Shop Dollar Stores

Lotion, shampoo, and lots of other baby supplies cost a fraction of the regular price at a dollar store.

Freecycle and Shop Used

Join your local Freecycle group and be on the lookout for baby items like furniture. Check out Goodwill, junk stores, or other second-hand venues. Just make sure items like cribs meet safety standards.

Be a Stay-at-Home Mom

You won’t have to pay for childcare, as well as food for those hurried mornings when you didn’t have time to fix breakfast or the nights you’re running late and doctor bills from all the illnesses baby picks up at daycare.

Sunday, July 09, 2006

New Words

Sarah is 14 months old. She has three new words.



And chocolate.

Friday, July 07, 2006

Single Income Families: 10 Principles for Success

There are a few principles necessary to make it on one income. Here are some that come to mind.


Yes, you read that right. You can’t out-give God. We shouldn’t give so He’ll bless us, but the bottom line is that when we give, He gives back--abundantly. I speak from personal experience here. Start with a tithe (10% of your income) given to your local church. Beyond that, look for ways to give money, time, possessions, talents, and resources to others. Even if you don’t receive a tangible blessing as a result, know that you’re laying up treasures in Heaven where it really counts.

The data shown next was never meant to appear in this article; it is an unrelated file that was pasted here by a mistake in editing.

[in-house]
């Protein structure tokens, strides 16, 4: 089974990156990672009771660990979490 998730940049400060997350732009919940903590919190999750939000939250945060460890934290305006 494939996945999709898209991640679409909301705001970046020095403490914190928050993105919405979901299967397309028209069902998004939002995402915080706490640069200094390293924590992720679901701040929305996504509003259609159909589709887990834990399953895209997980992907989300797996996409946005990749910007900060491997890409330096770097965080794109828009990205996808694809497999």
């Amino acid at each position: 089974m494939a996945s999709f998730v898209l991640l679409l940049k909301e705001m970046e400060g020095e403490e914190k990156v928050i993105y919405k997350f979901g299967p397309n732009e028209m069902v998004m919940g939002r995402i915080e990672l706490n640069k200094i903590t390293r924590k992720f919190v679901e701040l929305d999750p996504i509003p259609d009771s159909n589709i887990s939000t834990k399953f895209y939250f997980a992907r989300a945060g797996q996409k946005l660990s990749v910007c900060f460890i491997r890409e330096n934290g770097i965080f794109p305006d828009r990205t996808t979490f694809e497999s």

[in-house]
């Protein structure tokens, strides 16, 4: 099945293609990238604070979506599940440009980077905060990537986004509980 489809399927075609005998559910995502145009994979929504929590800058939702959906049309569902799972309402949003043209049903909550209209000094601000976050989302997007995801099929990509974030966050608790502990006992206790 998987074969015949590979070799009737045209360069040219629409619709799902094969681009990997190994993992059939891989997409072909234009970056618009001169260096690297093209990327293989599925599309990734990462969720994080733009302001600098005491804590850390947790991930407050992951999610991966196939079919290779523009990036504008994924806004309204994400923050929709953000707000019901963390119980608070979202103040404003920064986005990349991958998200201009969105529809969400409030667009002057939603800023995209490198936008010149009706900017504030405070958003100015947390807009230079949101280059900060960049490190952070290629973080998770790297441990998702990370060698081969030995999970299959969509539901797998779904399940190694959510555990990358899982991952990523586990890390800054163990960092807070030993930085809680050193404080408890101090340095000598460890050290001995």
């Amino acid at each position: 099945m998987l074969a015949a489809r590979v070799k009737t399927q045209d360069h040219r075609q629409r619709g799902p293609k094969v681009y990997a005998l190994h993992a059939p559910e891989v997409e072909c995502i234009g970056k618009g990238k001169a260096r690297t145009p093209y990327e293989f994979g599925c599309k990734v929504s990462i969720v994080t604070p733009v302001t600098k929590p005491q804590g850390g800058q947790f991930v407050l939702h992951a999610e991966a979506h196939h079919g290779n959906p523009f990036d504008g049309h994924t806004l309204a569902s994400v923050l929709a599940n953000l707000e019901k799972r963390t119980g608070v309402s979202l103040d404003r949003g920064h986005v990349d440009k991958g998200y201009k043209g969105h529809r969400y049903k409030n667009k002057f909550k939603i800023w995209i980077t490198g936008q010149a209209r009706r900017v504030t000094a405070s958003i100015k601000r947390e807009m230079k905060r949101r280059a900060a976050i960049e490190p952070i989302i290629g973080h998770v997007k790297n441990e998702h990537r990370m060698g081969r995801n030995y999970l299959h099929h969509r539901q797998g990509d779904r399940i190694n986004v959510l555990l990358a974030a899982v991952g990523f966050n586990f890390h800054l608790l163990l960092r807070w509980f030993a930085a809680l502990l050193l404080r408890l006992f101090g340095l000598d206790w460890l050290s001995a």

Obviously our culture is designed for the lifestyles of two-income families. For those of us who have made the choice to be homemakers, it takes a good dose of thriftiness to manage our families with today’s cost of living. We have to learn to be frugal mamas!


In our materialistic culture it’s difficult to differentiate between wants vs. needs. If we are going to successfully live on one income, we must learn to be content with what we have. The Apostle Paul learned this lesson. In Philippians 4:11 he said,…I have learned in whatever state I am to be content.” We don’t truly need that much.